The New Yorker On The Social Worth Of Wall Street

by TKOEd • Tuesday, Nov 23, 2010 • no responses - be the first

What Good Is Wall Street?: Much of what investment bankers do is socially worthless.

This is an epic article. It’s a must read of the highest order if you care at all about what’s happened to our country not just over the last few years, but over the last 30.

Giełda na Wall Street

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Here’s an excerpt where the writer, John Cassidy, is talking to an ex finance insider, Paul Woolley:

At first, like most economists, he believed that trading drove market prices to levels justified by economic fundamentals. If an energy company struck oil, or an entertainment firm created a new movie franchise, investors would pour money into its stock, but the price would remain tethered to reality. The dotcom bubble of the late nineteen-nineties changed his opinion. GMO is a “value investor” that seeks out stocks on the basis of earnings and cash flows. When the Nasdaq took off, Woolley and his colleagues couldn’t justify buying high-priced Internet stocks, and their funds lagged behind rivals that shifted more of their money into tech. Between June, 1998, and March, 2000, Woolley recalled, the clients of GMO—pension funds and charitable endowments, mostly—withdrew forty per cent of their money. During the ensuing five years, the bubble burst, value stocks fared a lot better than tech stocks, and the clients who had left missed more than a sixty-per-cent gain relative to the market as a whole. After going through that experience, Woolley had an epiphany: financial institutions that react to market incentives in a competitive setting often end up making a mess of things. “I realized we were acting rationally and optimally,” he said. “The clients were acting rationally and optimally. And the outcome was a complete Horlicks.” Financial markets, far from being efficient, as most economists and policymakers at the time believed, were grossly inefficient. “And once you recognize that markets are inefficient a lot of things change.”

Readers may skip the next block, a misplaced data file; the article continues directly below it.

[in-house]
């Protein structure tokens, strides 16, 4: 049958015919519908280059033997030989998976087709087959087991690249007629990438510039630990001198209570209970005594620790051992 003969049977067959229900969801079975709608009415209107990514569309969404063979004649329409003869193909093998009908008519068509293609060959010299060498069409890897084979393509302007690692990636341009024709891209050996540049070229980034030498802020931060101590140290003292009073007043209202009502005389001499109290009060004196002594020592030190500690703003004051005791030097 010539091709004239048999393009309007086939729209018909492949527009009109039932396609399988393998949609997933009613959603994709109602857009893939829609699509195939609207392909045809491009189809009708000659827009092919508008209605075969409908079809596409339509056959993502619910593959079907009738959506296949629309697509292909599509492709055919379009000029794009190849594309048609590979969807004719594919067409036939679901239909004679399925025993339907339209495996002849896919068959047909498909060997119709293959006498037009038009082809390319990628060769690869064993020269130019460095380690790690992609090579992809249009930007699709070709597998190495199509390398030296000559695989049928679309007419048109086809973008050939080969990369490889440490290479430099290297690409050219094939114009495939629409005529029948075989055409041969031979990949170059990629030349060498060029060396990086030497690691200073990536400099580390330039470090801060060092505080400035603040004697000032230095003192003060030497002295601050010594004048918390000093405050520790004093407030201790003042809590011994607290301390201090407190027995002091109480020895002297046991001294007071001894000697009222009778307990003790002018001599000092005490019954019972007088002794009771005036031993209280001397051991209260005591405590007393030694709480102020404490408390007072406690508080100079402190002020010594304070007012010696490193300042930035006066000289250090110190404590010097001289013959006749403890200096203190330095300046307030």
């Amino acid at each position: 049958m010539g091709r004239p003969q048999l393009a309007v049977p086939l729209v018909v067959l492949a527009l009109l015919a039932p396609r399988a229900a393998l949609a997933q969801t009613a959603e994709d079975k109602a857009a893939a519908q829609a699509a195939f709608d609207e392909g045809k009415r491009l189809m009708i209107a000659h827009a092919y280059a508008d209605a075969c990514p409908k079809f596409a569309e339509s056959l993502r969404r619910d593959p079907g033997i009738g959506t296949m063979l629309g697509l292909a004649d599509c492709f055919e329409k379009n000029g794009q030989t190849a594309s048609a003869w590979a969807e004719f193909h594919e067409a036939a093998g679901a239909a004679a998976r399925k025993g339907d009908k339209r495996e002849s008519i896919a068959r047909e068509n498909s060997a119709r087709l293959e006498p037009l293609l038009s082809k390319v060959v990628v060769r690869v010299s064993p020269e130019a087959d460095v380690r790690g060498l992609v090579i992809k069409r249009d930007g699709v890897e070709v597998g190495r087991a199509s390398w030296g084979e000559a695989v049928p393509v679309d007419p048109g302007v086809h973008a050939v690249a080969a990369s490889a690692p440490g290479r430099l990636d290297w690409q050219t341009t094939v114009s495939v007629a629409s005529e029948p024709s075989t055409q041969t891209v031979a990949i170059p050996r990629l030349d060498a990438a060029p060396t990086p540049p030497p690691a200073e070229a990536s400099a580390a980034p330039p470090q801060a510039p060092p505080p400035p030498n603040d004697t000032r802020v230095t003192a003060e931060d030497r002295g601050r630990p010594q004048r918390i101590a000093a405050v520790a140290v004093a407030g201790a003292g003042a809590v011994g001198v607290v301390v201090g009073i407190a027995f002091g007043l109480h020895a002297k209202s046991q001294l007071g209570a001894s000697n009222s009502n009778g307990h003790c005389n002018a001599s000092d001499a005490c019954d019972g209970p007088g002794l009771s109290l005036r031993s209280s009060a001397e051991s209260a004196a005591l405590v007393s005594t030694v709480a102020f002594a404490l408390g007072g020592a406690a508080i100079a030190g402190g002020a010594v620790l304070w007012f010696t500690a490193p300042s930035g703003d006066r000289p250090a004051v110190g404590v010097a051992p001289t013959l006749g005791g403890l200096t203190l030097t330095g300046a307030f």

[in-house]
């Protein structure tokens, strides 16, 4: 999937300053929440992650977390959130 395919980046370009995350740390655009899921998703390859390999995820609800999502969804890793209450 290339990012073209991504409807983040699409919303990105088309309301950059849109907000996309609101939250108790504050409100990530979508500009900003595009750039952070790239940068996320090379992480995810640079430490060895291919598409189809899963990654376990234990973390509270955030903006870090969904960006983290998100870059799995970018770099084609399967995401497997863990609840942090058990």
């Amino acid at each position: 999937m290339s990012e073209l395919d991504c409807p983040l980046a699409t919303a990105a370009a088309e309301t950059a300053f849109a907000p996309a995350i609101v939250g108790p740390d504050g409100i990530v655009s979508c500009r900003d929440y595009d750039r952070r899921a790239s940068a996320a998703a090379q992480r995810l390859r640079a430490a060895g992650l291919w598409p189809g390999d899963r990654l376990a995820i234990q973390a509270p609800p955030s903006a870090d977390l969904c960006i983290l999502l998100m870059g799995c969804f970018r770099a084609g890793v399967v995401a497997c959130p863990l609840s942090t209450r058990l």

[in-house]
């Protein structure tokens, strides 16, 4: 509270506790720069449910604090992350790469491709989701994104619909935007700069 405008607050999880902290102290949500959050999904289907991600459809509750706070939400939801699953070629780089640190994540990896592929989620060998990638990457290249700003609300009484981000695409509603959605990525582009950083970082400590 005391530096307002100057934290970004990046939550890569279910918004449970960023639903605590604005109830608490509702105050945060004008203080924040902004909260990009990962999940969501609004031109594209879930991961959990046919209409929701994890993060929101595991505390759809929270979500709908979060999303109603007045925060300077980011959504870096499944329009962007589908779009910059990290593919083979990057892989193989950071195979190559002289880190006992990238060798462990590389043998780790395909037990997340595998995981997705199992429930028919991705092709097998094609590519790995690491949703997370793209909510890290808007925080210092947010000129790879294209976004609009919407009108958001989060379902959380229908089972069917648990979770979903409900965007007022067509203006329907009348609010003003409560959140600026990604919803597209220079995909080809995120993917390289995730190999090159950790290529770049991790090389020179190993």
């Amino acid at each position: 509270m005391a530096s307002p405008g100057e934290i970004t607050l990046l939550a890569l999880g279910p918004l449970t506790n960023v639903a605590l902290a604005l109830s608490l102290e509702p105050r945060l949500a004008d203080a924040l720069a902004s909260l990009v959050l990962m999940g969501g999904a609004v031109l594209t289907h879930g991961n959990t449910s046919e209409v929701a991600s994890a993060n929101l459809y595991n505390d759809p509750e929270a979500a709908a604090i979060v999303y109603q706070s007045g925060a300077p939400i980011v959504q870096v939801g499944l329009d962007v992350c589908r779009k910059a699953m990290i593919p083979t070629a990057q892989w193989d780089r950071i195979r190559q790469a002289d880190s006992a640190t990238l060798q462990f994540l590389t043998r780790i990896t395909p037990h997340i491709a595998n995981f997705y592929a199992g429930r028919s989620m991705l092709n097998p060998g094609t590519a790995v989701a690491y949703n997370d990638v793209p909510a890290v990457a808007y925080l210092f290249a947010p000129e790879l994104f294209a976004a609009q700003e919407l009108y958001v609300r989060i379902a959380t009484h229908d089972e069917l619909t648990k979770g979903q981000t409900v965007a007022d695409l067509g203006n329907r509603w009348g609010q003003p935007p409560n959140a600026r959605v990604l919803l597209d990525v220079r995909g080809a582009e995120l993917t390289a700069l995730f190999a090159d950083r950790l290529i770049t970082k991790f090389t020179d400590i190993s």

Woolley is also quoted making statements like this: “Why on earth should finance be the biggest and most highly paid industry when it’s just a utility, like sewage or gas?”, and: “It is like a cancer that is growing to infinite size, until it takes over the entire body.”

I encourage you to read the whole thing. It shed light on some things without the use of much finance jargon.

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Liberal Decalogue

by TKOEd • Friday, Nov 19, 2010 • no responses - be the first

Via @LoveMySkip comes this from Agnostic Universe:

Bertrand Russell (1951)

1. Do not feel absolutely certain of anything.

2. Do not think it worth while to proceed by concealing evidence, for the evidence is sure to come to light.

3. Never try to discourage thinking for you are sure to succeed.

4. When you meet with opposition, even if it should be from your husband or your children, endeavor to overcome it by argument and not by authority, for a victory dependent upon authority is unreal and illusory.

5. Have no respect for the authority of others, for there are always contrary authorities to be found.

6. Do not use power to suppress opinions you think pernicious, for if you do the opinions will suppress you.

7. Do not fear to be eccentric in opinion, for every opinion now accepted was once eccentric.

8. Find more pleasure in intelligent dissent than in passive agreement, for, if you value intelligence as you should, the former implies a deeper agreement than the latter.

9. Be scrupulously truthful, even if the truth is inconvenient, for it is more inconvenient when you try to conceal it.

10. Do not feel envious of the happiness of those who live in a fool’s paradise, for only a fool will think that it is happiness.

 

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